Sake is an alcoholic beverage made from rice. The beverage has a long history, dating back to ancient Japan. Yet sake is still widely consumed today, even in the United States, where it is both imported from abroad and made in-country.


History

Sake (pronounced “sa-ki”), also known as “rice wine,” is believed to have originated in Japan approximately around the time that rice-planting methods were introduced to the country, around the third century B.C. According to Sake.com, before and during World War II, Japanese Sake manufacturers began adding alcohol in the process of Sake brewing in order to add volume to their beverage production.

Types of Sake

There are five basic types of sake, identified by two qualities: the percentage of rice polished away, or milled, before production, and whether or not distilled alcohol has been added. For instance, Junmai-shu is pure rice wine that does not contain distilled alcohol, whereas Honjozo-shu has a tad of added distilled alcohol, with about 30 percent of the rice polished away. Ginjo-shu has 40 percent of the rice milled away, while Daiginjo-shu has 50 percent of the rice polished away, and Namazake is an unpasteurized sake that incorporates all four types above.

How Sake is Made

First, rice is polished to remove unwanted layers of protein and oils, then washed and soaked. After soaking, the rice is either steamed or boiled in a large pot. Seed mash, or shubo, is created from a combination of koji, steamed rice, yeast, lactic acid and water, and cultivated over 10 to 15 days. Once the starter mash is ready, more of the same ingredients (yeast, steamed rice) are slowly added, resulting in the main mash, which ferments for two to six weeks, then is pressed. Finally, the sake is allowed to mature in tanks for several months until it is ready to be bottled.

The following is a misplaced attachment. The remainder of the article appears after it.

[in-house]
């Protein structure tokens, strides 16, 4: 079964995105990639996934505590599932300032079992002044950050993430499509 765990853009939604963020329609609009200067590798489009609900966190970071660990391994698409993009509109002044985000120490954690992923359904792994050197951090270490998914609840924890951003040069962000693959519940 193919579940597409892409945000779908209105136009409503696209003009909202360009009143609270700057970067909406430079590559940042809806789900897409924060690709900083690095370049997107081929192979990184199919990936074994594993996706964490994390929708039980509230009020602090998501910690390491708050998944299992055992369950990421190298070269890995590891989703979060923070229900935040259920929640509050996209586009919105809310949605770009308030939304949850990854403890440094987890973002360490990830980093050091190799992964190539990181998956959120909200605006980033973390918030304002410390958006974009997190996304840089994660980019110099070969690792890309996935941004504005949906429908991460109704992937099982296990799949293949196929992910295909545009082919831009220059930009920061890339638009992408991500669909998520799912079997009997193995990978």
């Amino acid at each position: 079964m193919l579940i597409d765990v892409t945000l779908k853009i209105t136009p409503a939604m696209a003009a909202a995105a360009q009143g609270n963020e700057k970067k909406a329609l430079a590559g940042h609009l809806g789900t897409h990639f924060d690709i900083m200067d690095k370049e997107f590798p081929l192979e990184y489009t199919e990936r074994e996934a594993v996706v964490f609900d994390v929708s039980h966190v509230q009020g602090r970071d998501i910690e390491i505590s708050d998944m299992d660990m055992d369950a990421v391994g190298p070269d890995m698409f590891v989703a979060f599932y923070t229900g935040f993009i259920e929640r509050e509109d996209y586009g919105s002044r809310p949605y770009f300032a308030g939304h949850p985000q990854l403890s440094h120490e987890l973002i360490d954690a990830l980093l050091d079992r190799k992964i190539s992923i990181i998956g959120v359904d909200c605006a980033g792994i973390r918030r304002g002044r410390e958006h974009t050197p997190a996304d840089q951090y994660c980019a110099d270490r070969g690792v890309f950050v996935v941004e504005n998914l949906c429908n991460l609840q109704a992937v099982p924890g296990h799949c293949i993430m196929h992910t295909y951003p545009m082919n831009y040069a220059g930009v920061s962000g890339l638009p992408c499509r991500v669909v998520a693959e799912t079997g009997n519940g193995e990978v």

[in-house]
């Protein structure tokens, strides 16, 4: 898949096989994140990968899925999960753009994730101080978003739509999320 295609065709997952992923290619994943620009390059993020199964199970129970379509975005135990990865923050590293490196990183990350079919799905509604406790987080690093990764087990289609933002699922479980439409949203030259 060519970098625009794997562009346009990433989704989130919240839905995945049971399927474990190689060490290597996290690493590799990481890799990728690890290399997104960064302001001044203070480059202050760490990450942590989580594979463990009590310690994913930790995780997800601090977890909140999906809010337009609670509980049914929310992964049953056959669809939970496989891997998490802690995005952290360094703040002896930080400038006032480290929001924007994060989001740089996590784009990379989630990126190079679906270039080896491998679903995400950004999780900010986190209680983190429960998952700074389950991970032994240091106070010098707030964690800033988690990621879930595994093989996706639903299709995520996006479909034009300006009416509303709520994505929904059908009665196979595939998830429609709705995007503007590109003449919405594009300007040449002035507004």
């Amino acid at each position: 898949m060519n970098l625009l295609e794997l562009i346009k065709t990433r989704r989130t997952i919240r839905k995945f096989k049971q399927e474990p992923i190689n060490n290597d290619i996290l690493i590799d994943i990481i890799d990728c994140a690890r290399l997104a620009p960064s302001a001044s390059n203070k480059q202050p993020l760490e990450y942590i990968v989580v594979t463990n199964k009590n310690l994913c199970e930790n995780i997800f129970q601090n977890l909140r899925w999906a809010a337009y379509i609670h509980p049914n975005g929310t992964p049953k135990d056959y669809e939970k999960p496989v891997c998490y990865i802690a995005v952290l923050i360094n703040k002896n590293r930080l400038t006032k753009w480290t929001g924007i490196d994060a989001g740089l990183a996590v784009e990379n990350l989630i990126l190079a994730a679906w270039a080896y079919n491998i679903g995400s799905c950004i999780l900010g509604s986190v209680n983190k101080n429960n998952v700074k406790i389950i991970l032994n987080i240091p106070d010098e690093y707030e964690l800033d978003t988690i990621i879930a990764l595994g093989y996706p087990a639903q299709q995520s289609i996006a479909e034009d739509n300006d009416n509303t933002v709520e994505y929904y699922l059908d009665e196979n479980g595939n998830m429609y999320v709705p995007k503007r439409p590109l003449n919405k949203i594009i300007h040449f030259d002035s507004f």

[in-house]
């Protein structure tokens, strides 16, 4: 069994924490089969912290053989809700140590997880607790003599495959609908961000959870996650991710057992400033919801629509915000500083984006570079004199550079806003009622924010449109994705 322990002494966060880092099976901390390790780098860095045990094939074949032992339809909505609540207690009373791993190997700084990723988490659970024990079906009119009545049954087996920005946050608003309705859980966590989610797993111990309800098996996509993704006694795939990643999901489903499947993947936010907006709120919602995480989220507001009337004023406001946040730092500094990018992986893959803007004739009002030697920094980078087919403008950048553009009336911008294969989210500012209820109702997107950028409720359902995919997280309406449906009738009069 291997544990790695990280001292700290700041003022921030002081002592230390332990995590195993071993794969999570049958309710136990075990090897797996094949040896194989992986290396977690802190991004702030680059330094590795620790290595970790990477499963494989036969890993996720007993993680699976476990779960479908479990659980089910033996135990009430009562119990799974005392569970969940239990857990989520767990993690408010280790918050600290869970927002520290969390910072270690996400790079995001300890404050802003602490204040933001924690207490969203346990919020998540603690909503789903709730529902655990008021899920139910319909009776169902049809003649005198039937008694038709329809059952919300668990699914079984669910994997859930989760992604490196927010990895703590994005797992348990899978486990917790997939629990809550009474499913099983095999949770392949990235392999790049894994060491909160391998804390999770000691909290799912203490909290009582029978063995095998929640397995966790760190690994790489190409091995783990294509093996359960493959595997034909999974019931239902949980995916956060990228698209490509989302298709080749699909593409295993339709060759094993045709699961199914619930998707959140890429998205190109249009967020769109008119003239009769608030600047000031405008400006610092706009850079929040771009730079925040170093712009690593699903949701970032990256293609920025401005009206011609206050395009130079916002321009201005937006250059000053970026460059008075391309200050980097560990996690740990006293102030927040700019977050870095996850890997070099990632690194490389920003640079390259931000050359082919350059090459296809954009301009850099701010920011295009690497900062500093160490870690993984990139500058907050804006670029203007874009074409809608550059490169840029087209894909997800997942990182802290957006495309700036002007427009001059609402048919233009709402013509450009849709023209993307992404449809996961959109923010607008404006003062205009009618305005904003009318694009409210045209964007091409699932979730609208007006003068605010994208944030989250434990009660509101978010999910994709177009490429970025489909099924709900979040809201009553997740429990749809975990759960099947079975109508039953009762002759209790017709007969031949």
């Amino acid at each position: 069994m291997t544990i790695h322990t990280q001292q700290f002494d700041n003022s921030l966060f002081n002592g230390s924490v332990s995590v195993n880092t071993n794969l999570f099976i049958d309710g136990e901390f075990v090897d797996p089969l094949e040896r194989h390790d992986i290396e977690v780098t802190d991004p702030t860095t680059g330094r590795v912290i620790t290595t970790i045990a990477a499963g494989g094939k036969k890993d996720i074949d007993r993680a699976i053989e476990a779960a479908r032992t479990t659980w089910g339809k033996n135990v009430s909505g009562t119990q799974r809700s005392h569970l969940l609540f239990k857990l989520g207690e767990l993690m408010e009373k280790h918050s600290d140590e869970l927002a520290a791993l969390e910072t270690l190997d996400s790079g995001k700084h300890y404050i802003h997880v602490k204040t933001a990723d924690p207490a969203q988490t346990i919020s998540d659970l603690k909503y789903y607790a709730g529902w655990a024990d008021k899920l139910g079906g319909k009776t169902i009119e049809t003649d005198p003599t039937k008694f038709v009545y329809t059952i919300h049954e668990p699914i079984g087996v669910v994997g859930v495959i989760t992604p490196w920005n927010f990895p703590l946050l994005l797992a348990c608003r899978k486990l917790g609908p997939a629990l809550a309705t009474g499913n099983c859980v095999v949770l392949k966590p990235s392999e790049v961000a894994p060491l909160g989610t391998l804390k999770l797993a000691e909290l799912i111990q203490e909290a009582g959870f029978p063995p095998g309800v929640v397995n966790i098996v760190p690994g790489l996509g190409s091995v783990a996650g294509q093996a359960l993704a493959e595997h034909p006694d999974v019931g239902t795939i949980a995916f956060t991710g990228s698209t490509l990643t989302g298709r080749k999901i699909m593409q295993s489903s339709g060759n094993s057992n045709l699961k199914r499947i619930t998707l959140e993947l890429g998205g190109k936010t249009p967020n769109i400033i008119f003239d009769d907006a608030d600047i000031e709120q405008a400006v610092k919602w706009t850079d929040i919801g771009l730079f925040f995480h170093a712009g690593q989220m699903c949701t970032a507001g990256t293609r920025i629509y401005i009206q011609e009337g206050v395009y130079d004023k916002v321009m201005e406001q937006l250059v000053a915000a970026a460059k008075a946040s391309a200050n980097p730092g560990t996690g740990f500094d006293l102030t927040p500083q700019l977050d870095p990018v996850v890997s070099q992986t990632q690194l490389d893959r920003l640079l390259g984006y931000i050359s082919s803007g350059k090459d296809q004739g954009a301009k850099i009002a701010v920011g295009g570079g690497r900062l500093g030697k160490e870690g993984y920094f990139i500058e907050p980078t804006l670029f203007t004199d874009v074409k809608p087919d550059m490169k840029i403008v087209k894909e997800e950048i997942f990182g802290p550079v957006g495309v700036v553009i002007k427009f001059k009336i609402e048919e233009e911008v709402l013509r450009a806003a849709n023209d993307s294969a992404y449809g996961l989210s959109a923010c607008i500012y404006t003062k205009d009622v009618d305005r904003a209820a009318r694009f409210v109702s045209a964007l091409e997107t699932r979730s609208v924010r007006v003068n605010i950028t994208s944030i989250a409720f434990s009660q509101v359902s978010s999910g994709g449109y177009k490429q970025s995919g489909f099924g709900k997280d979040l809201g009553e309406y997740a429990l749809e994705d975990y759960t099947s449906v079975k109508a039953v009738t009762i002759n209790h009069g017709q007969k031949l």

Alcoholic Content

According to esake.com, the alcohol content of sake is generally between 15 percent and 17 percent alcohol. This is a content greater than beer and most wines, but less than distilled spirits such as vodka or whiskey, which can be 30 percent alcohol or higher. Moreover, in a typical serving of sake, usually a 5.5-oz. glass, there are between 180 and 240 calories, or 20 to 27 grams of carbohydrates.

Storage and Use

Sake should be kept in a cool, dark place, and after opening, should be kept in the refrigerator (www.jal.com). According to Jal.com, fresh sake, called “namazake” in Japanese but often referred to as “draft” sake in English, is not pasteurized and should always be refrigerated. Once opened, a bottle of sake should be consumed within a day or two.